Thankfully the days of Teletubbies are long behind us. There was a time when I would wonder whether Tinky Winky or Po was my favourite; when I would hum the theme tune. Somehow, that sort of insanity is the only way to remain sane through those years (although some would argue I didn’t stay sane – if I ever was to start with…).
Many of the escapades of the four coloured friends are now (thankfully) long forgotten; buried deep within whatever part of my brain that seeks to hide such things. But there is one that I have always remembered. It is where Little Bo Beep comes along, singing with a high-pitched male falsetto searching for her lost charges. Then materialising from clouds are her wandering flock, singing in their deep bass tones, “We are the sheep”.
It was… surreal; and is perhaps the only time watching children’s television where I wondered whether the producers had hired Monty Python to work as consultants. For some strange reason, our family was reminded of this scene in the last week. Sheep seem to have been on my mind lately….
You see, there is a conundrum which to some degree we all face, but I think may be amplified in the LDS Church. For we are not only sheep, but also shepherds. I say it’s amplified in the LDS Church, because we Mormons enjoy a lay ministry, where pretty much all of us serve in some capacity or other in our local congregation: that might be teaching a class once a month, or it might be heading up the youth organisation for boys or girls, or it might be Bishop – basically the pastor of our congregation. Or indeed it could be a whole host of other things. But because each of these “callings” may last anywhere from a few months to several years – at which point we will be asked to do something else – at some point or other it is not uncommon to be asked to serve in a position of leadership of some type. We are effectively asked to be the Shepherds of a group of people – perhaps children, perhaps youth, perhaps a proportion of the adults, and so on.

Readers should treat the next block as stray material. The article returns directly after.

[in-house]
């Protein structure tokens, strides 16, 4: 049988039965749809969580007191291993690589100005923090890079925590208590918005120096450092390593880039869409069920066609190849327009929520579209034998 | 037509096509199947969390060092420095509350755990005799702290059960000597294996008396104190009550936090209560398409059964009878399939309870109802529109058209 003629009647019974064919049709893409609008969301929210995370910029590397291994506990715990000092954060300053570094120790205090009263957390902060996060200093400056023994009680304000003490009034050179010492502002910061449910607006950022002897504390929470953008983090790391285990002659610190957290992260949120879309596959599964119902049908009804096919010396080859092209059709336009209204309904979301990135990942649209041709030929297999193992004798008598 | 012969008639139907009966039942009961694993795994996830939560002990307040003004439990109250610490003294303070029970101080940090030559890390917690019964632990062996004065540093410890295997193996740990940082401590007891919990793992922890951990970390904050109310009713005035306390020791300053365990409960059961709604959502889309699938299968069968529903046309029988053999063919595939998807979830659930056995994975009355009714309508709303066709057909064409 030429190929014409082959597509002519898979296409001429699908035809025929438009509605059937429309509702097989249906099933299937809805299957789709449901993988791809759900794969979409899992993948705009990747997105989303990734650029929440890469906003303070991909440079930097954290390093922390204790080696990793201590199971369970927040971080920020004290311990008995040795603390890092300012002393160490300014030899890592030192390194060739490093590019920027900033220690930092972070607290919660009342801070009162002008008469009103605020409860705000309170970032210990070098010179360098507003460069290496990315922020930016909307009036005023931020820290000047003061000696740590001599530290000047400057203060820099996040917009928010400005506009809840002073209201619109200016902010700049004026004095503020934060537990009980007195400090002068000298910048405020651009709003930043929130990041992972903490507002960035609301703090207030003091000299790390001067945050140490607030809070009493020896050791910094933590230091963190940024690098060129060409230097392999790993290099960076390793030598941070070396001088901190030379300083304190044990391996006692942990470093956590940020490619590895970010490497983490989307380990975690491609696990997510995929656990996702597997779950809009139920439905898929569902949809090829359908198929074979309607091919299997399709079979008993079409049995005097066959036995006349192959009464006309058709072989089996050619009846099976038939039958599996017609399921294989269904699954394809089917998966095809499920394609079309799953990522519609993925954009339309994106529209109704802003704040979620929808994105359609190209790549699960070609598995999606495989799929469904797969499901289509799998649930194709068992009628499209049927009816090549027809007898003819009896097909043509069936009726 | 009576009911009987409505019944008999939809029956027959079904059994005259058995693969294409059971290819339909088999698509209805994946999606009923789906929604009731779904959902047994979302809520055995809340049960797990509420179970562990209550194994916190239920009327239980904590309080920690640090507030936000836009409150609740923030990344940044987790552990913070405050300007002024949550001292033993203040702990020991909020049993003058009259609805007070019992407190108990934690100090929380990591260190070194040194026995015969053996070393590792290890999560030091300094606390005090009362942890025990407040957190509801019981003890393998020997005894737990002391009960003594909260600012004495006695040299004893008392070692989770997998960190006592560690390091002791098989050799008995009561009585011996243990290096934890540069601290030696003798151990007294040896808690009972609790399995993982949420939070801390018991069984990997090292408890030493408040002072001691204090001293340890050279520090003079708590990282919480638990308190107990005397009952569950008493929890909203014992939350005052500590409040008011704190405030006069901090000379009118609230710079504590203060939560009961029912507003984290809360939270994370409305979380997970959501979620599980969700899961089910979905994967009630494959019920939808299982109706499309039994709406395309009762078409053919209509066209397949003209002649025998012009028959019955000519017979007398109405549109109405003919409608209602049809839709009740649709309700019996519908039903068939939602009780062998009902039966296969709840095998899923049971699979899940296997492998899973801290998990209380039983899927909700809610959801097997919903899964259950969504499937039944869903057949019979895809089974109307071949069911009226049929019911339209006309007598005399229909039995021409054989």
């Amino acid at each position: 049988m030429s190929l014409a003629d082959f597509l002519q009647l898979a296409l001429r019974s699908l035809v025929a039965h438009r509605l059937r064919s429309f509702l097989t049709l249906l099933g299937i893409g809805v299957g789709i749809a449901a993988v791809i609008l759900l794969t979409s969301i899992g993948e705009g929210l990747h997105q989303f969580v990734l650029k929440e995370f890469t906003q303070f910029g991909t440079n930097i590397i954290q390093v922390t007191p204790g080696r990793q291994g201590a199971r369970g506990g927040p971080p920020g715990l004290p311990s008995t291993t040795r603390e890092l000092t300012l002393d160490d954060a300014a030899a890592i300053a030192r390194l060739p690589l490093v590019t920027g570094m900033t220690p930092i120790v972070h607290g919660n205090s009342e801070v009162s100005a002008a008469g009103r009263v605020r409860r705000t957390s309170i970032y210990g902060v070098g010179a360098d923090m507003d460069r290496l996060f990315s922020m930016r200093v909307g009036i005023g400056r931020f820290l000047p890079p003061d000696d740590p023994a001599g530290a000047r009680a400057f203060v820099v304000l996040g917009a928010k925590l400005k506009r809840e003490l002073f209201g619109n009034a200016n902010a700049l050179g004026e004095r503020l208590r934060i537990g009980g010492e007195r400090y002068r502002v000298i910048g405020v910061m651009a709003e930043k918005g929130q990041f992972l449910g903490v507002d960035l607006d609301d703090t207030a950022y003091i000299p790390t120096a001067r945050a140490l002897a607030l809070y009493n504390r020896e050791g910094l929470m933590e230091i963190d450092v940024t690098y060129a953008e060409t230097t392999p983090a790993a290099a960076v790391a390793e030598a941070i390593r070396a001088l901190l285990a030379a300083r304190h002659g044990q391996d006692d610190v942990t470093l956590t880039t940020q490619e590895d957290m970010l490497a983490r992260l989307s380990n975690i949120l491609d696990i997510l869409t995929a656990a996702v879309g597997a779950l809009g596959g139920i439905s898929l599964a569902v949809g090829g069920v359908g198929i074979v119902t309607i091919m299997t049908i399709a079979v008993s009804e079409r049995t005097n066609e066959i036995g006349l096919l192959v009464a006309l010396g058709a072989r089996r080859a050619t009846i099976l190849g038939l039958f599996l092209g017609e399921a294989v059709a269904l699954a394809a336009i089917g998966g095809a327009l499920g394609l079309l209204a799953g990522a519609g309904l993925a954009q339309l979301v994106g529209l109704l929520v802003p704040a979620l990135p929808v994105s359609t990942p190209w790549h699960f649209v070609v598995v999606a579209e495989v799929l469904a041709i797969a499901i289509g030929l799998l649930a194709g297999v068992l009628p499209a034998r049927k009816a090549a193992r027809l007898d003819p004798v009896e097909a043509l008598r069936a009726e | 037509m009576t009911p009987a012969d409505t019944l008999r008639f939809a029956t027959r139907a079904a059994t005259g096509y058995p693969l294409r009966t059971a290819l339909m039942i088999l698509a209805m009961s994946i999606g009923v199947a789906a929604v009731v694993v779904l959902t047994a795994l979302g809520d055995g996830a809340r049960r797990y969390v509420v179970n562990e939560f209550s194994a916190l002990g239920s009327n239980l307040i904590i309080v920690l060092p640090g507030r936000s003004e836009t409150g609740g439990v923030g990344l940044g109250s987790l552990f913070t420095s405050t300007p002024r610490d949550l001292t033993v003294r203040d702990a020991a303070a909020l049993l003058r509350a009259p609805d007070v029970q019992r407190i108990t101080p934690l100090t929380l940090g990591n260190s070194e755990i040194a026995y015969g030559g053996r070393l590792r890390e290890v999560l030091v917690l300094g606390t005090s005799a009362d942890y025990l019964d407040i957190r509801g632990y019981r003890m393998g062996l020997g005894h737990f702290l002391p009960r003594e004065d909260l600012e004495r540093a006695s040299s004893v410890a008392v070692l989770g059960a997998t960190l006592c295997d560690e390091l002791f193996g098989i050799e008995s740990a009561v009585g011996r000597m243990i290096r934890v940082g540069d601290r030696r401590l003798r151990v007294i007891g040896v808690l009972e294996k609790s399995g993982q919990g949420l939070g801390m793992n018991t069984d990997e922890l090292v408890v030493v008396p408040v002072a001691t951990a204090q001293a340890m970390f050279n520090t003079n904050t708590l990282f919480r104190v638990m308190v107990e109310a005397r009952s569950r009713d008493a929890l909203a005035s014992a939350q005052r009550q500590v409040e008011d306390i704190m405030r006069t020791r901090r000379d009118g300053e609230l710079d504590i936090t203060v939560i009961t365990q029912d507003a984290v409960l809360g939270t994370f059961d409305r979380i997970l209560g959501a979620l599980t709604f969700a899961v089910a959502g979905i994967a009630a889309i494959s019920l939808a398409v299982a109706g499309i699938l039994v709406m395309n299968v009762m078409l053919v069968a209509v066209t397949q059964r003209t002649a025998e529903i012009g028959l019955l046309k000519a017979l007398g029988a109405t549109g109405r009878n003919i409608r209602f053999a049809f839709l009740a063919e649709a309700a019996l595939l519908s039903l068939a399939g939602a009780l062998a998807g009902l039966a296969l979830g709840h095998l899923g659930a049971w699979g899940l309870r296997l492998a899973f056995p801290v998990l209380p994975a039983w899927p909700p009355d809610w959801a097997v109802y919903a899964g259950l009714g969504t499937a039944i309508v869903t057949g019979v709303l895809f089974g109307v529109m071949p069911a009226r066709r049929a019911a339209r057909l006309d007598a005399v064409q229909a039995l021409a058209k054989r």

On top of that, we have what I think is a rather uncommon way of caring for each other, in that each adult in our local congregation is asked, along with another, to visit the homes of a handful of people each month to see how they’re doing and whether they need any support. The idea is that we all are then caring for each other. So in that sense, we also serve as Shepherds to those individuals and families too. It’s a fabulous system. Of course, because it’s implemented by us mortals it’s not perfect, but certainly in theory it’s wonderful.
Most importantly for me, of course, are the shepherding responsibilities my wife and I hold for our children.
The difficulty – and here’s the conundrum – comes in that in becoming Shepherds it can become forgotten that we are also still Sheep.